Best Buy, 7-Eleven disable NFC

NFC took another hit this week as Best Buy (NYSE: BBY) and 7-Eleven began removing the capability to accept payments at POS terminals throughout their store network.

It seems the retailers simply found the expense too high, according to ComputerWorld.

"NFC was enabled at some 7-Eleven locations several years ago," said Margaret Chabris, director of corporate communications at 7-Eleven. "As these older PIN pads have been replaced/upgraded, we have chosen not to invest to enable NFC. This decision was made based on several factors, but it is difficult to build the business case given low customer acceptance, transaction costs and other factors.

Adoption of mobile wallets like Google Wallet and Isis (a joint venture of Verizon Wireless, AT&T and T-Mobile) has been slow to catch on, and both Best Buy and 7-Eleven are part of the Merchant Customer Exchange (MCX), a group that is expected to proffer a new payment solution based on barcodes. A MCX program would deal yet another blow to NFC.

"There is not much difference between tapping or swiping a card," Chabris told Mobile Commerce Daily. "For various reasons NFC-based mobile payments options have yet to gain traction, and NFC provides no real benefit to the customer over other less costly options. At this time 7-Eleven does not accept mobile payments, but is looking to include this function in the future. We continue to be a strong supporter of MCX and its approach to mobile payments."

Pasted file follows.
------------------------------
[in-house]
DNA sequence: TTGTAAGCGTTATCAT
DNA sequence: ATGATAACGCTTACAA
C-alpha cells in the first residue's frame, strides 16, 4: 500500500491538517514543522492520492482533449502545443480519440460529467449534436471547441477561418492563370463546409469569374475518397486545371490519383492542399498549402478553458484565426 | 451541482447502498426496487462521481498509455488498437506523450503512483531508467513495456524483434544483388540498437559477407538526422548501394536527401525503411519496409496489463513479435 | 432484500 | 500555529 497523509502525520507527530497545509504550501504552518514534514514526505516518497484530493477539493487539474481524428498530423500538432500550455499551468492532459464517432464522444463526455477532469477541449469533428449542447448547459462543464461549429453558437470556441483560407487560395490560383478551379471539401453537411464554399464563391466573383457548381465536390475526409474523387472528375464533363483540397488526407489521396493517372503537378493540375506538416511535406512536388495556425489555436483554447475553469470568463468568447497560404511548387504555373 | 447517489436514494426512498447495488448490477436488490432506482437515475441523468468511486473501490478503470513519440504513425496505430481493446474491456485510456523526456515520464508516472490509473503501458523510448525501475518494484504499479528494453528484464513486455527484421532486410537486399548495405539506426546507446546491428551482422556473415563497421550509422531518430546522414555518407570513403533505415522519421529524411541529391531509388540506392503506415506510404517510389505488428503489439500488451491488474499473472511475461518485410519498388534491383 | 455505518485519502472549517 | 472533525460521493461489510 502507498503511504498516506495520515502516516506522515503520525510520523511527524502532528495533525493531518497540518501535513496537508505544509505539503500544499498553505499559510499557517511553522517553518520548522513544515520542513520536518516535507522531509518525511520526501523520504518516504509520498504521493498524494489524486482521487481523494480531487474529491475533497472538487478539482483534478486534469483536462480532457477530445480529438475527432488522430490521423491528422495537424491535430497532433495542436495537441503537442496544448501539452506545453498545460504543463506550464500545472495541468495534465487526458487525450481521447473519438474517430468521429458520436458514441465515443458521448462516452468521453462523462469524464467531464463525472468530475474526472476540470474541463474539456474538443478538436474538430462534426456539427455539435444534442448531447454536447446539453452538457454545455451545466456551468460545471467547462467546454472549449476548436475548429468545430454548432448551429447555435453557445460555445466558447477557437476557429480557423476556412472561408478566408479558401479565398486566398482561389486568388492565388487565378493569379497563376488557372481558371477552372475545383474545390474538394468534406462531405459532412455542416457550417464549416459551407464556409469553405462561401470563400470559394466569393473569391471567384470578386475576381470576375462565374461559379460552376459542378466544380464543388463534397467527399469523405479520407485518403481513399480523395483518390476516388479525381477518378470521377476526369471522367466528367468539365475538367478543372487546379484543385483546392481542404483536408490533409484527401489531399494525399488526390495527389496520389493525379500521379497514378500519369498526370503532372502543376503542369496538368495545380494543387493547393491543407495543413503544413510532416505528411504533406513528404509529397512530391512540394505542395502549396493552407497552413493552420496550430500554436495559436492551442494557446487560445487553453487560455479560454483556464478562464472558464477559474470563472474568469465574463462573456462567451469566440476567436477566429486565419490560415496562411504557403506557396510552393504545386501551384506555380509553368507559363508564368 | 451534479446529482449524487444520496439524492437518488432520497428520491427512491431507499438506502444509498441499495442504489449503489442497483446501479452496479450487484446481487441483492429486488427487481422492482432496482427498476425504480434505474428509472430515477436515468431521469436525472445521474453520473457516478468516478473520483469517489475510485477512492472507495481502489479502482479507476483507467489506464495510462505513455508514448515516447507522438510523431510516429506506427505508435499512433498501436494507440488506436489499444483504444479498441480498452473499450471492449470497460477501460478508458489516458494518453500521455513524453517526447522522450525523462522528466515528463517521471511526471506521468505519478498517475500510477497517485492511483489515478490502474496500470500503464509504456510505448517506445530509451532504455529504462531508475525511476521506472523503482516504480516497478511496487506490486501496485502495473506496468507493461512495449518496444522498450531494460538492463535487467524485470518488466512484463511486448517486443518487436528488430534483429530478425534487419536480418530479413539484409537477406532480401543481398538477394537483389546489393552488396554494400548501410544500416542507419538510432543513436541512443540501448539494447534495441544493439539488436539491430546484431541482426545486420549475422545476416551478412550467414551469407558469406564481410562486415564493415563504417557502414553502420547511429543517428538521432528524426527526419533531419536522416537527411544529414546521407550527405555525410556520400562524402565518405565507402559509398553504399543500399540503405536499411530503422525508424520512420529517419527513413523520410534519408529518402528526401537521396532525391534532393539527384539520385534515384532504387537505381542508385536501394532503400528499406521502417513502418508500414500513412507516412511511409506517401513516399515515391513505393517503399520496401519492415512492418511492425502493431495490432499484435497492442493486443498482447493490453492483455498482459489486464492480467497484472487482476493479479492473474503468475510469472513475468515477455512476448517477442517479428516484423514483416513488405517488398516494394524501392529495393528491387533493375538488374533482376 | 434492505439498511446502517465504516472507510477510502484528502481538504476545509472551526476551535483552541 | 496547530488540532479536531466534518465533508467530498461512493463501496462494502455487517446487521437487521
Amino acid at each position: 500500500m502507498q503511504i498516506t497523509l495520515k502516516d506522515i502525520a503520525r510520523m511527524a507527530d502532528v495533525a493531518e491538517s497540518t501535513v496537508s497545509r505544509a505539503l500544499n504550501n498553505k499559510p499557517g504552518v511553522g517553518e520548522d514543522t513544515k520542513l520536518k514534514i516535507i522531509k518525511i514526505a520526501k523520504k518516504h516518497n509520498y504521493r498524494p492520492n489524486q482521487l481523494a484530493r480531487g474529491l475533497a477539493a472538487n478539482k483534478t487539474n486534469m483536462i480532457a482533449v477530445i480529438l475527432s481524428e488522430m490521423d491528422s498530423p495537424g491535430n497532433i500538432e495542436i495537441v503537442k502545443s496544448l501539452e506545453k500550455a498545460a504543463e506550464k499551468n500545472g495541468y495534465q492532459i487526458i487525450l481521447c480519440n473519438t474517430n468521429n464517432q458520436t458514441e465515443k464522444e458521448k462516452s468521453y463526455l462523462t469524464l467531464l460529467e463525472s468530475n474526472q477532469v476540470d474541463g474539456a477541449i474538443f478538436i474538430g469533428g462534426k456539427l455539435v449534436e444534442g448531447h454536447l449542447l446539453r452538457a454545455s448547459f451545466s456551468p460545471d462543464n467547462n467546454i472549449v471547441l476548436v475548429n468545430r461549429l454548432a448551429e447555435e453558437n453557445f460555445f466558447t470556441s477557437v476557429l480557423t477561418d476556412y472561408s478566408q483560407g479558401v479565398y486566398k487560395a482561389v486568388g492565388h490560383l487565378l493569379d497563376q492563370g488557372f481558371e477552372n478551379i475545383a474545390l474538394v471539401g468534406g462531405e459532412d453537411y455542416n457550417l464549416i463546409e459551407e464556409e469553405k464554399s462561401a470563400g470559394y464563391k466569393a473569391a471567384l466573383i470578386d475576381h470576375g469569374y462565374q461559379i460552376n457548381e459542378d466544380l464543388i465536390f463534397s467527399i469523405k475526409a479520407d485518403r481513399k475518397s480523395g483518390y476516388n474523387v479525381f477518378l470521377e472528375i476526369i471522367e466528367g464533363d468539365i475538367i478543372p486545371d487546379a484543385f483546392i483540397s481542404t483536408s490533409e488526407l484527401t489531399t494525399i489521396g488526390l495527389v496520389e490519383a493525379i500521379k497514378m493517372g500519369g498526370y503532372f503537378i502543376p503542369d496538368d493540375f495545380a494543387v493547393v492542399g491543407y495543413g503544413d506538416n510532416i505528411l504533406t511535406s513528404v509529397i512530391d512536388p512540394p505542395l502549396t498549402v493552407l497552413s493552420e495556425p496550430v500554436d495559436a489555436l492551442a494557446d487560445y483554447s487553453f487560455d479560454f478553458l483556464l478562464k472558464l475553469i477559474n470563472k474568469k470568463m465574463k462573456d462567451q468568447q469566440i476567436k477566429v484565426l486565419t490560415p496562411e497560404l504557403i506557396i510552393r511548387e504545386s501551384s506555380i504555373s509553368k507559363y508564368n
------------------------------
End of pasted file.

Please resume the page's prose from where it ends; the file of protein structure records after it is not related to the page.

The news comes even as retailers continue to opt to provide their own proprietary payment options through mobile apps. Burger King, Wendy's and OpenTable added in-app payment in just the past week.

For more:
-See this Mobile Commerce Daily story
-See this FierceMobileIT story

Related news:
Retailers' Mobile POS use to triple, but current use remains low
Burger King, Wendy's update mobile payment apps

OpenTable to add pay-by-phone, but there are still a few bugs in the system
Mobile payment apps are still bad at failing (but they're getting better)
Mobile wallets hit $500 million in 2012, but that's mostly Starbucks

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